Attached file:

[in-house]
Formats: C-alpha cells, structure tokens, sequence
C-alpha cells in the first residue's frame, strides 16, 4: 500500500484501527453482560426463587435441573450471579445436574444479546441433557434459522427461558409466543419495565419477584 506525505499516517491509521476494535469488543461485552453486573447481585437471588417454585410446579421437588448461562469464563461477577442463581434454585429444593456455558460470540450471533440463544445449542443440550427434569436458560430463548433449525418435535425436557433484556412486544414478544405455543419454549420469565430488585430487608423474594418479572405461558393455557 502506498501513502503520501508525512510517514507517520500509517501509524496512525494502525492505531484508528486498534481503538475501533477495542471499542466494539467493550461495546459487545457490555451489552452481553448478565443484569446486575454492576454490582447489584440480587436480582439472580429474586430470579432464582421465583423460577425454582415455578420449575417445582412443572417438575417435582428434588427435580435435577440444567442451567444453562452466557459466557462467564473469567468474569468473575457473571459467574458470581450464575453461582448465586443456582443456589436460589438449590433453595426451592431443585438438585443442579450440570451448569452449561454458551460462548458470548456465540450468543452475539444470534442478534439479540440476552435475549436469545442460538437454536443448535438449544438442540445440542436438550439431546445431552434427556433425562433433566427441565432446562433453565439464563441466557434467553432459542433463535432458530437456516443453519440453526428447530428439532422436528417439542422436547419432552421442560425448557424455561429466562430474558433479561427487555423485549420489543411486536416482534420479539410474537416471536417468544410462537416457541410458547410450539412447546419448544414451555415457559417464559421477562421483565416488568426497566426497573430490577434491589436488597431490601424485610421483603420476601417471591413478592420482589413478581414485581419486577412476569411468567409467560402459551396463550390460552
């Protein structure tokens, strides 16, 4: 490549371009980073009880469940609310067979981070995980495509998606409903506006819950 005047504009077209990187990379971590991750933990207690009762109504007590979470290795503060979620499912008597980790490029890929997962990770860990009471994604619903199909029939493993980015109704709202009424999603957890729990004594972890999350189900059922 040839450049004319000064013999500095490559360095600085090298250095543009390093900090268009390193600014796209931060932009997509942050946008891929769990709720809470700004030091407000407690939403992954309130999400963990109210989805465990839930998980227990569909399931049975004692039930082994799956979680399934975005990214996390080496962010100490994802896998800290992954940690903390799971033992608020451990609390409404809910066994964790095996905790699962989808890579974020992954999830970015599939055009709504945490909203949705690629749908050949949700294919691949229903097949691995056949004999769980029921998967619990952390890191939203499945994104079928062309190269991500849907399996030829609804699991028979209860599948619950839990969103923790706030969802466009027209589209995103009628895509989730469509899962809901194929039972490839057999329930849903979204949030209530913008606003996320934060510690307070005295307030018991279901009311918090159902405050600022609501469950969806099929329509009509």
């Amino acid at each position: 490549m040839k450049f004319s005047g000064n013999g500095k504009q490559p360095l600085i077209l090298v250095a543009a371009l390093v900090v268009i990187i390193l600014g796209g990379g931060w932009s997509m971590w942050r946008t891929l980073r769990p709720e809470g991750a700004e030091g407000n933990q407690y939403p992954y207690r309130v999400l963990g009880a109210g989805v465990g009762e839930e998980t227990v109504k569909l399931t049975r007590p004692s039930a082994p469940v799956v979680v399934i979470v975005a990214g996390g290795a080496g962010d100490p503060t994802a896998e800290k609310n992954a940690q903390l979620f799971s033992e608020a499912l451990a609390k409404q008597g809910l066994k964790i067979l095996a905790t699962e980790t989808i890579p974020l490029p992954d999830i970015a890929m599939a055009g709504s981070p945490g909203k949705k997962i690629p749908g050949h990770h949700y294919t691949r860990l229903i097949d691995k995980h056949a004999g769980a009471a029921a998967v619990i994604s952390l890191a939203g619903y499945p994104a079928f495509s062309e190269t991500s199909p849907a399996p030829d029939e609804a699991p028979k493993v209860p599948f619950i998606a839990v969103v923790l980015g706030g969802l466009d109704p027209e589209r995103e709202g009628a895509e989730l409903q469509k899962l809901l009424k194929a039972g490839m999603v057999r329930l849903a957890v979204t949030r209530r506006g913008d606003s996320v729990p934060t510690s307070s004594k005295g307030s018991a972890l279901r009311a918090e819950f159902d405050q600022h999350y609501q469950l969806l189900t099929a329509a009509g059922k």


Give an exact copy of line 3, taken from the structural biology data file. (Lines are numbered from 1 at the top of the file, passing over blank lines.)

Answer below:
C-alpha cells in the first residue's frame, strides 16, 4: 500500500484501527453482560426463587435441573450471579445436574444479546441433557434459522427461558409466543419495565419477584 506525505499516517491509521476494535469488543461485552453486573447481585437471588417454585410446579421437588448461562469464563461477577442463581434454585429444593456455558460470540450471533440463544445449542443440550427434569436458560430463548433449525418435535425436557433484556412486544414478544405455543419454549420469565430488585430487608423474594418479572405461558393455557 502506498501513502503520501508525512510517514507517520500509517501509524496512525494502525492505531484508528486498534481503538475501533477495542471499542466494539467493550461495546459487545457490555451489552452481553448478565443484569446486575454492576454490582447489584440480587436480582439472580429474586430470579432464582421465583423460577425454582415455578420449575417445582412443572417438575417435582428434588427435580435435577440444567442451567444453562452466557459466557462467564473469567468474569468473575457473571459467574458470581450464575453461582448465586443456582443456589436460589438449590433453595426451592431443585438438585443442579450440570451448569452449561454458551460462548458470548456465540450468543452475539444470534442478534439479540440476552435475549436469545442460538437454536443448535438449544438442540445440542436438550439431546445431552434427556433425562433433566427441565432446562433453565439464563441466557434467553432459542433463535432458530437456516443453519440453526428447530428439532422436528417439542422436547419432552421442560425448557424455561429466562430474558433479561427487555423485549420489543411486536416482534420479539410474537416471536417468544410462537416457541410458547410450539412447546419448544414451555415457559417464559421477562421483565416488568426497566426497573430490577434491589436488597431490601424485610421483603420476601417471591413478592420482589413478581414485581419486577412476569411468567409467560402459551396463550390460552